You are to be congratulated on publicising the disquieting proposals for the Bodleian. Hopefully this will lead to their wider discussion. Naturally, several have merit. But there are also major questions the report does not address. Thus the absorption of many of the smaller libraries depends on the building of a new humanities library on the Radcliffe Infirmary site, whose cost, and possible overruns, we cannot know.
It is proposed to reduce the "overclassification" of many library posts; but experience suggests that, in a town such as Oxford, staff cannot be recruited without enhanced grades to match external salaries. In the special collections, there is a danger that the process will spread expertise dangerously thin: can any one person cover the "Middle East" from the Babylonians to Gaddafi?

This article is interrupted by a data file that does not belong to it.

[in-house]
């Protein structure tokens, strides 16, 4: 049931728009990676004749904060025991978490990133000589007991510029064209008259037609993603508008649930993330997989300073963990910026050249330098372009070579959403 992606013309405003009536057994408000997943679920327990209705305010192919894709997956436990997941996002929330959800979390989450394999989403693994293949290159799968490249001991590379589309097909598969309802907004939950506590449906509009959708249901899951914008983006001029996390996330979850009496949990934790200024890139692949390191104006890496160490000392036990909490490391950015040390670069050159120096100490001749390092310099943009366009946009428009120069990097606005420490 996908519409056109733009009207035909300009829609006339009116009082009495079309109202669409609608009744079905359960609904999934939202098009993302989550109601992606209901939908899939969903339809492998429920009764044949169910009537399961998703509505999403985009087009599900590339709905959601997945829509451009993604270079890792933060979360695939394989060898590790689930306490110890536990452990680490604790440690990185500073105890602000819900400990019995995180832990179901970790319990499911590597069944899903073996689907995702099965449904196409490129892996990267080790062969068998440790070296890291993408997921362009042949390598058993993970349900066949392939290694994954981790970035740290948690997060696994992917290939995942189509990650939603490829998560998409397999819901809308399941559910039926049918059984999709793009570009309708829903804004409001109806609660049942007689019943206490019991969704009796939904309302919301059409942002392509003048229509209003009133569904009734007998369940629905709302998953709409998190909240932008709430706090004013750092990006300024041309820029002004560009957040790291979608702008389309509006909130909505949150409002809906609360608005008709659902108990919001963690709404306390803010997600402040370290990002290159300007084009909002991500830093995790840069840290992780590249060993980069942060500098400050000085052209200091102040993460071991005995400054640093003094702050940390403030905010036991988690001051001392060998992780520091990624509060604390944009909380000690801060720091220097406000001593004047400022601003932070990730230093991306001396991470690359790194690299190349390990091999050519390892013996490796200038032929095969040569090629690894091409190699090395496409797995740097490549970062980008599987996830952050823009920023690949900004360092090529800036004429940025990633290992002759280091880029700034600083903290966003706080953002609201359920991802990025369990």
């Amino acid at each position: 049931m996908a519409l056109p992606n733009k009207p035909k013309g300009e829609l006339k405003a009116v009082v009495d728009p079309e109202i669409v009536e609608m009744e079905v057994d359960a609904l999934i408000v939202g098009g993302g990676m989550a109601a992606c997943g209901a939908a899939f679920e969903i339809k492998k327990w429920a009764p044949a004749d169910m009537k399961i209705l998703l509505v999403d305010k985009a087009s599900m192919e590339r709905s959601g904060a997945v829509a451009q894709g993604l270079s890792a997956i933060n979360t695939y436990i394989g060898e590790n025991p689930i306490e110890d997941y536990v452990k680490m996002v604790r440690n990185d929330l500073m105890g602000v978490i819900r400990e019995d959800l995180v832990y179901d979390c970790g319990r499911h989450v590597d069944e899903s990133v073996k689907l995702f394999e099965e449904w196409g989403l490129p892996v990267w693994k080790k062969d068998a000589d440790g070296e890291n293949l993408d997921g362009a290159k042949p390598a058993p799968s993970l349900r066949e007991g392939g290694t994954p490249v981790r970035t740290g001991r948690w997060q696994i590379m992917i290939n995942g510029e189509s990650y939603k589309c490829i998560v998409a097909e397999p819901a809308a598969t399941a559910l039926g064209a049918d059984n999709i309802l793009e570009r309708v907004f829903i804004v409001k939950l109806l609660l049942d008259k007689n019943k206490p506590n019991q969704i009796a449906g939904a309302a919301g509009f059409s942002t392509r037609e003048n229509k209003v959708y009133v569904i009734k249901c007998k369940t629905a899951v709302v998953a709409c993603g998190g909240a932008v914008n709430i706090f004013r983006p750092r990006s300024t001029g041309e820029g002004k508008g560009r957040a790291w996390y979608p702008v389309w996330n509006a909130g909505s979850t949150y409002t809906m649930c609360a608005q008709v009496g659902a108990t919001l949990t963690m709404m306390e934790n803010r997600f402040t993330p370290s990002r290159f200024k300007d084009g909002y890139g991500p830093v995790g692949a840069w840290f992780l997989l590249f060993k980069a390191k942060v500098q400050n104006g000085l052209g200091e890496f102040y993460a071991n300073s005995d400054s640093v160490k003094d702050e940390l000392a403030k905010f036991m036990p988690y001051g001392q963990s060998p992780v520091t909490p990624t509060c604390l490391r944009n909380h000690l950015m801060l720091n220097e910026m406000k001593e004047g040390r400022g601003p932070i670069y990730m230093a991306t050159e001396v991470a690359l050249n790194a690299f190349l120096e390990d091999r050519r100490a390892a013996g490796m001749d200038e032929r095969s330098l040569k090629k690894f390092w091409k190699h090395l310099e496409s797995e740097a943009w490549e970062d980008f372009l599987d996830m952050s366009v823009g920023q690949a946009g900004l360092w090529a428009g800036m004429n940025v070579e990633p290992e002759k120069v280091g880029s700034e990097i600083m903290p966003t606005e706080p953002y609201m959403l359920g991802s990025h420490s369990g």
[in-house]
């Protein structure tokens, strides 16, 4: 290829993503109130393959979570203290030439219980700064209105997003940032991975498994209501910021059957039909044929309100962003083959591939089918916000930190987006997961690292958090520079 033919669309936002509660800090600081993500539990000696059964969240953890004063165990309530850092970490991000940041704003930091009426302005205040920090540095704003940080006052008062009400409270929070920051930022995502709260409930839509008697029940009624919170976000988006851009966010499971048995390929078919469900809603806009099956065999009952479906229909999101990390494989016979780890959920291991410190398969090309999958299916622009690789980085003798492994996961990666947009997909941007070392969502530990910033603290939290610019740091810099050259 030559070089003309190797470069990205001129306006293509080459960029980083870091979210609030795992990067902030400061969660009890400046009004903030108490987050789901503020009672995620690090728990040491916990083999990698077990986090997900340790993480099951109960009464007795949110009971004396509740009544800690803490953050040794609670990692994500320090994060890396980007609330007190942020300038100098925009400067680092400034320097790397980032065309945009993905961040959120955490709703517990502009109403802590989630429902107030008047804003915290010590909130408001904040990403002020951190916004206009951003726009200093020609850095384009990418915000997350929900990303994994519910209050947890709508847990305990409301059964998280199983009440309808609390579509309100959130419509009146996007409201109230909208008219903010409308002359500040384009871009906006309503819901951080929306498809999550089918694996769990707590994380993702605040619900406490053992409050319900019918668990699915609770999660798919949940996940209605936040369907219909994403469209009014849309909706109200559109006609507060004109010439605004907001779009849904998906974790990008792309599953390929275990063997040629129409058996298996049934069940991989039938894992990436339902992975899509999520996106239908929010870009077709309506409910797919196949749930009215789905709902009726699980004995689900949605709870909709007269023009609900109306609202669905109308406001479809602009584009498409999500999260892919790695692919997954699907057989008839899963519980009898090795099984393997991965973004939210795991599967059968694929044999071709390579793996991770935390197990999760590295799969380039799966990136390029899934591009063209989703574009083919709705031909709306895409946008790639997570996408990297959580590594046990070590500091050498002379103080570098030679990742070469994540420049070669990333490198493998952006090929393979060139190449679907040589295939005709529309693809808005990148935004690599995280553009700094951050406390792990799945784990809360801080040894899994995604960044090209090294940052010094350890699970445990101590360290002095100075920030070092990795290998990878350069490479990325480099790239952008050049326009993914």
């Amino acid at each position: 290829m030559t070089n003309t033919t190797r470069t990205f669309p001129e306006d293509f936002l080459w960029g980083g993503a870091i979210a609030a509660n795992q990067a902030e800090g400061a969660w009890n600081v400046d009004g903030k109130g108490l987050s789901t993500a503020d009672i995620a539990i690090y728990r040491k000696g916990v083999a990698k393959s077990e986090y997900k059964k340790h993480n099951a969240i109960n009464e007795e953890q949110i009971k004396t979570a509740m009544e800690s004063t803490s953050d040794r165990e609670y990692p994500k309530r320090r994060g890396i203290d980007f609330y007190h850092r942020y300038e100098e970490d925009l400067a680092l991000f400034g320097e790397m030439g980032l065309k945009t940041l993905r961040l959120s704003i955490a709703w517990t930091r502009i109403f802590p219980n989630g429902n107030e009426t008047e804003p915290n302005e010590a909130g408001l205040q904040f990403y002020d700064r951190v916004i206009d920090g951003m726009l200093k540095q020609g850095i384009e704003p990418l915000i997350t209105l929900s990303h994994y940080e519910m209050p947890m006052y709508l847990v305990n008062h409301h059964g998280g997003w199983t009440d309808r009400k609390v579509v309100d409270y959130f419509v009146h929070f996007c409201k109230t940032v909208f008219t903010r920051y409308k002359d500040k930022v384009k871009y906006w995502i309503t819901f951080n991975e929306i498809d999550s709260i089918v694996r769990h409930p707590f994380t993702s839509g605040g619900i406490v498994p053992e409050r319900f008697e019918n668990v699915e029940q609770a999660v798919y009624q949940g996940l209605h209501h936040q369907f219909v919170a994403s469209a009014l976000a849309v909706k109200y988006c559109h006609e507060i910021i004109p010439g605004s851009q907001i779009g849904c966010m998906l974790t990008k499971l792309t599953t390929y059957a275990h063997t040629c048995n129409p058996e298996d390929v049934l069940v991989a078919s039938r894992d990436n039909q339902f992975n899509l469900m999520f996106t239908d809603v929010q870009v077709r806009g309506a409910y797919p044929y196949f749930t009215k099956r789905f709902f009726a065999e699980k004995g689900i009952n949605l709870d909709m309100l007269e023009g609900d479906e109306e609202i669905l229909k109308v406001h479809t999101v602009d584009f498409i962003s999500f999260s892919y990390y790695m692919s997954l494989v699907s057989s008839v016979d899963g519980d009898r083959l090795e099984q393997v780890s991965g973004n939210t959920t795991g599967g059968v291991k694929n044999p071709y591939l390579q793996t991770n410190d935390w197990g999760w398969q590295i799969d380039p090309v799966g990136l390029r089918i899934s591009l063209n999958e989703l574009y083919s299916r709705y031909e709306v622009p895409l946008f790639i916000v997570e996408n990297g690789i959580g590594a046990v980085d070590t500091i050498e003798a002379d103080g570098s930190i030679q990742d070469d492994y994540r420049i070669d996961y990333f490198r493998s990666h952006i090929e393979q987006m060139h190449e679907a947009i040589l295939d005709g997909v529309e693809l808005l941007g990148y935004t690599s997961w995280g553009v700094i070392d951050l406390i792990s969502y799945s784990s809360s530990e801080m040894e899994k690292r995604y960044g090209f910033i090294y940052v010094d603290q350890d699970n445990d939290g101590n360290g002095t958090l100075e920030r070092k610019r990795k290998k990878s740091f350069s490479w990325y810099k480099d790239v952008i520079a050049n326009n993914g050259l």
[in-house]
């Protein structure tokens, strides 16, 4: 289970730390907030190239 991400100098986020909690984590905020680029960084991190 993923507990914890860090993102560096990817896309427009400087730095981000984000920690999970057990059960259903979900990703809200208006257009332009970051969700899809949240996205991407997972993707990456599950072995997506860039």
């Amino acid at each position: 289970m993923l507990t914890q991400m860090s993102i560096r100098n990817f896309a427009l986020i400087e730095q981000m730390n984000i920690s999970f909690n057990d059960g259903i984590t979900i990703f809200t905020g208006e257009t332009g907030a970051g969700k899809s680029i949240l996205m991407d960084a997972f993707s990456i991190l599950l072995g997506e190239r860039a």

There are, no doubt, financial problems in maintaining small libraries, and some may well be best merged. But their scholarly contribution is at least easier to perceive than that of some of the administrative proliferation highlighted by the retiring senior proctor. Perhaps we should be comparing the value of, say, the social studies divisional bureaucracy with that of the Bodleian Japanese library.
J. P. D. Dunbabin